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Winter Jacket for Utah State University

Hey there, 

I'm looking for jacket sugestions for the late fall and winter months here in northern Utah, specifically Logan. I'm originally from Tennessee so I'm used to some cold winters days, but nothing like I've been warned will be here. I'm up for layering so I don't need to get the best of the best jacket, more just fit into my budget and keep me warm when layered with long sleeve shirts and a hoodie. Any suggestions will help! 



2 Replies

@Tina30 thanks for reaching out - sounds like an exciting (and cold) transition for you! In terms of keeping warm, there are a few principles to think about:

  • You'll definitely want an insulated jacket (down or synthetic) that will trap your body's warmth and hold it in the fibers to keep you warm. If it's going to be wet, you'll need to protect your insulated layer with a waterproof's a helpful article around picking an insulated jacket. One of my personal favorites is the REI Co-op Stormhenge - it has a waterproof outer layer with high quality down insulation.
  • You might also consider getting a parka-length jacket, to help keep your upper thighs warm as well. If you're willing to compromise on the waterproofing, you could consider the REI Co-op 650 Down Parka or here's a link to multiple longer-length insulated jackets. Just keep in mind that insulation, especially down, doesn't do very well insulating you if it's wet.
  • Your outer layer matters a lot, but what you wear underneath will also impact how warm you stay. Here's an article about layering and another about different types of base layers.

Hope this helps to get you started!

At REI, we believe time outside is fundamental to a life well lived.


Unfortunately I am not familiar with Utah weather but I did learn a lot about cold weather when I moved from New Jersey to Maine and ended up working in the wilderness. Keeping worm (or cold) has a lot to do with how thermal energy is transferred, Convection, Radiation, Conduction. In your case (unless you’re holding a lot of ice), its mostly Convection (blowing of air) and Radiation (Heatwaves produced by your body).

One of the best ways to manage your temperature is though layering, as the different layers provided different types of insolation or protection depending on your needs. There are three areas of insulation/weather protection; Base Layers (the material directly touching your body), Insulation Layers (the material between your base layer and shell), and Outer Shell (the material furthest away from your body). All layers are more or less equally important depending on your environment and requirements.

The base layer, or as some people call it long underwear, is the clothing directly in contact with your skin, it’s job is to wick away moisture from your skin, keeping you from losing heat by evaporation. The base layer is usually somewhat thin and porous but you can find thick base layers too. This and all material is best to be anything but cotton. Cotton retains moisture and will not let it evaporate easily, making you cold. All of my base layers are polyester of some %mix but no cotton.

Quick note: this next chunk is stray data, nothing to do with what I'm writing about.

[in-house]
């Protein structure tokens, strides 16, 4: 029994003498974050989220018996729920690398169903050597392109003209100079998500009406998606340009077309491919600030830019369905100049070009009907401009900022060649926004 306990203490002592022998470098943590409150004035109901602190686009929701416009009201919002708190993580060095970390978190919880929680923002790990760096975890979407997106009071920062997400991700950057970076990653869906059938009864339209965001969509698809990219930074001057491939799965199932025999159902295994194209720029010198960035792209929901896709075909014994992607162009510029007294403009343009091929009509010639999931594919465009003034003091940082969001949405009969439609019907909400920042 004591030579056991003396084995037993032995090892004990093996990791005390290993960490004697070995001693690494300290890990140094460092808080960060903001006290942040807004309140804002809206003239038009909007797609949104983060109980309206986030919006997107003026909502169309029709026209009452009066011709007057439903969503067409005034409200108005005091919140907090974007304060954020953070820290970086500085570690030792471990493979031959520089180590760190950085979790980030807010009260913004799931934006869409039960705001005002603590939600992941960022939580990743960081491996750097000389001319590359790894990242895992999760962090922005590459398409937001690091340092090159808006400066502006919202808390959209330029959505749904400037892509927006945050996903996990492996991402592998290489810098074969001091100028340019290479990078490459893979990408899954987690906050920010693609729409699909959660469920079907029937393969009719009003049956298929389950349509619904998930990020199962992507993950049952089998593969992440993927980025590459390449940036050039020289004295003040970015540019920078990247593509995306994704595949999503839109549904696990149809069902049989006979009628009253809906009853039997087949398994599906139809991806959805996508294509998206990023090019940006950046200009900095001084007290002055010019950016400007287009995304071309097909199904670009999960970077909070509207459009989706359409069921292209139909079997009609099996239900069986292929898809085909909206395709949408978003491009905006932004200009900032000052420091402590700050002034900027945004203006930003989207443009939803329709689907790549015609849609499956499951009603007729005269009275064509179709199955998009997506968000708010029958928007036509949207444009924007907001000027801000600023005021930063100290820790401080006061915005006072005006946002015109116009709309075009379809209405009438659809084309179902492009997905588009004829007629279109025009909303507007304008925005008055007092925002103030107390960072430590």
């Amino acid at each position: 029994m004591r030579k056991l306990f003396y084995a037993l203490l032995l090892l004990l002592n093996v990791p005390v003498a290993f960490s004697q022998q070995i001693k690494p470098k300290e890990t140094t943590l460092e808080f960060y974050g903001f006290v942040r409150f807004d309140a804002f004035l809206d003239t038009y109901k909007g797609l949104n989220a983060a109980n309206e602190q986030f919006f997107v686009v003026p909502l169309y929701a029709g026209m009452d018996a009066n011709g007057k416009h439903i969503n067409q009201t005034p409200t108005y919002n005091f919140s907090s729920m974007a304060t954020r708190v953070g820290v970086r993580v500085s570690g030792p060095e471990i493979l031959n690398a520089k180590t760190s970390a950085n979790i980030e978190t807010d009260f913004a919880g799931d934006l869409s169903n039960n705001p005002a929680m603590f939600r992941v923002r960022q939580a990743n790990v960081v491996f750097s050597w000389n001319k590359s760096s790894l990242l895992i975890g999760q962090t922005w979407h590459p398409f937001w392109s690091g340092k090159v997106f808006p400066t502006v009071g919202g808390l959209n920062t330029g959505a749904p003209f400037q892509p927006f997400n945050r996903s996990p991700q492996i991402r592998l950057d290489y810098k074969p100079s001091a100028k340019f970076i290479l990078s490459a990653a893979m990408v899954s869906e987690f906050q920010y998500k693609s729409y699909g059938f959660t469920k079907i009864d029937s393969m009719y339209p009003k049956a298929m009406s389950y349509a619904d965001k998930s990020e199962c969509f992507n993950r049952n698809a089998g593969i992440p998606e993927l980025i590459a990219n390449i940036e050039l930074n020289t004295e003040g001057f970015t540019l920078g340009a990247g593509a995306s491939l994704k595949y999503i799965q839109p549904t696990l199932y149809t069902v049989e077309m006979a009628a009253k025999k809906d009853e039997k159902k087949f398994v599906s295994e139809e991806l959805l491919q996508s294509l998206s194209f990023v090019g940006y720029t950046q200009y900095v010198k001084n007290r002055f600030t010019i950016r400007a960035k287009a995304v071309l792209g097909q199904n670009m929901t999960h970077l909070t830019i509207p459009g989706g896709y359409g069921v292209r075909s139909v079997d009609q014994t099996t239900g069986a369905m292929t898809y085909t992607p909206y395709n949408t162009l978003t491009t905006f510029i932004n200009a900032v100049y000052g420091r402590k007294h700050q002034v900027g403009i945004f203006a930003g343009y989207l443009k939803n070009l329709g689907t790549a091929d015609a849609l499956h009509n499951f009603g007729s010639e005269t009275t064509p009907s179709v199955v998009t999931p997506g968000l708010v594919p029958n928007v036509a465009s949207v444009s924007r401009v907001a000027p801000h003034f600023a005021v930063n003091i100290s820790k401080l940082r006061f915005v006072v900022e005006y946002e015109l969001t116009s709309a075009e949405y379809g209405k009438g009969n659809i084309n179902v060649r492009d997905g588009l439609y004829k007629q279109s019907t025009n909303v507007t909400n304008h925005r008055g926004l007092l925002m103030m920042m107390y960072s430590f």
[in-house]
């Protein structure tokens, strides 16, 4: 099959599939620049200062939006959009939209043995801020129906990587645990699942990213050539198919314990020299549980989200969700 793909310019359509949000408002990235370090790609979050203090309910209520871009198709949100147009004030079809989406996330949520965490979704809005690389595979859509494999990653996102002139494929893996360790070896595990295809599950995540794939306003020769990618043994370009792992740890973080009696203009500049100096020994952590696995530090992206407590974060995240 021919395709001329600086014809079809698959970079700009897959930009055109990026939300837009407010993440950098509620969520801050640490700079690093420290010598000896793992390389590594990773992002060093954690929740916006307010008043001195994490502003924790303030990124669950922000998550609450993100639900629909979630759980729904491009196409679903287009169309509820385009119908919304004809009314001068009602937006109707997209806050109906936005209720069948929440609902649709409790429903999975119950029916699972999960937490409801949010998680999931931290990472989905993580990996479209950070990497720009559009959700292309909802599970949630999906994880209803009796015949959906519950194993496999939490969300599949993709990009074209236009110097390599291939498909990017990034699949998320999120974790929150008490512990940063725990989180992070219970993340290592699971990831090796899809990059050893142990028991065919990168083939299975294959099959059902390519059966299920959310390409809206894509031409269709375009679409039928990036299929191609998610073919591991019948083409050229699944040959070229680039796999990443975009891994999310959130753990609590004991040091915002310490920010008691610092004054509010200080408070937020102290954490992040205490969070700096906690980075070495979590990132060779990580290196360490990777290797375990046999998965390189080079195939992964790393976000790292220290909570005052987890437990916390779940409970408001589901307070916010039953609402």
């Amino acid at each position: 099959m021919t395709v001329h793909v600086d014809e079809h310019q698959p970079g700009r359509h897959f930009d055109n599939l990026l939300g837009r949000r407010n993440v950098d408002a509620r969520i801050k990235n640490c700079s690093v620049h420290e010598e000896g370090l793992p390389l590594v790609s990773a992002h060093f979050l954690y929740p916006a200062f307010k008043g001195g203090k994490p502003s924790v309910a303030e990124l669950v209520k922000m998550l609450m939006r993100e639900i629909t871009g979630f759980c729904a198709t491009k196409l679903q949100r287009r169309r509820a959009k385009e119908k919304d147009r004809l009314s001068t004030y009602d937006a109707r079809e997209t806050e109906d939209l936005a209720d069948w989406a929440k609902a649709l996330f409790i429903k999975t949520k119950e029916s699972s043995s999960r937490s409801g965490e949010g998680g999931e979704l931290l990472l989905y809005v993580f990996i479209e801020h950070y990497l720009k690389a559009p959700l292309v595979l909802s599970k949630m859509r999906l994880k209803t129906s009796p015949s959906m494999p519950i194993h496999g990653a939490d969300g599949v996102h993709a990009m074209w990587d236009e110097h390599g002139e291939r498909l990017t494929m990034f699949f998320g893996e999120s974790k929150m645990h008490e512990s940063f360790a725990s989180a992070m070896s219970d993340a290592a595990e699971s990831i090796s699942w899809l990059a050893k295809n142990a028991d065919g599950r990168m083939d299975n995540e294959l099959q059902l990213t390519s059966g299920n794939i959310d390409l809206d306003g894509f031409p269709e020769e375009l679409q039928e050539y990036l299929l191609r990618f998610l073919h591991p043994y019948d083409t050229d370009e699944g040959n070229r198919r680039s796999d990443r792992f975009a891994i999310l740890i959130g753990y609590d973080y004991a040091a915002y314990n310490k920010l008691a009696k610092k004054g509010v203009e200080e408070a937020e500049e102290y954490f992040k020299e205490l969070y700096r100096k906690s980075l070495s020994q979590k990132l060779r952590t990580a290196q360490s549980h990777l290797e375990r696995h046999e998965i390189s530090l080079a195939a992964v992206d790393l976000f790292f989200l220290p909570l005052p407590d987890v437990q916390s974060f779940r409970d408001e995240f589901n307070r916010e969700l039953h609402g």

The middle or insulation layers are the ones that capture your body heat the most. This should be anything except cotton but if you are going in and out of buildings, this is the layer or part of this layer that is ok with being cotton. This layer is going to trap air and let your body heat it up, with the warmest being closest to you and coolest farthest. This is typically porous material, mine is usually wool as it also allows for moisture wicking and is very warm. You can have as many of these layers as is necessary to keep you warm, your only limit may be mobility if you have too many on!

The third and Outer Layer is the Shell, its job is to protect you and all your warm material from rising/blowing away or getting wet. This is typically a non-porous material such as a raincoat and you can find Shells in many different thicknesses and styles.  I have a used ski jacket I found at the Salvation Army for $1.50, it by itself is no longer warm but it still prevents the wind from reaching me and prevents snow from melting onto my warm layers. If you have a Shell with a waist band (or make one yourself) this is best as you can tighten, or loosen, the bottom of it to manage heat loss though the bottom of the jacket as many do not get tucked into pants.

All of these layers can be as thick and dense as you want with as many different materials for different requirements. In general, the more layers you wear and the thicker those layers are the quicker you will warm up which is great if you are not going to be very active. However, the more active you become, and more heat you produce, the fewer layers you want to prevent sweating.

I was able to care for my initial cold weather needs from the Salvation Army and as I was able to save and learned more about how active I was I eventually adjusted my clothing.

P.S. A lot of people like to use a single, heavy, warm coat. It can work but it is hard to manage your heat and sweating. With laying you can take or add on as you please to manage heat and sweat.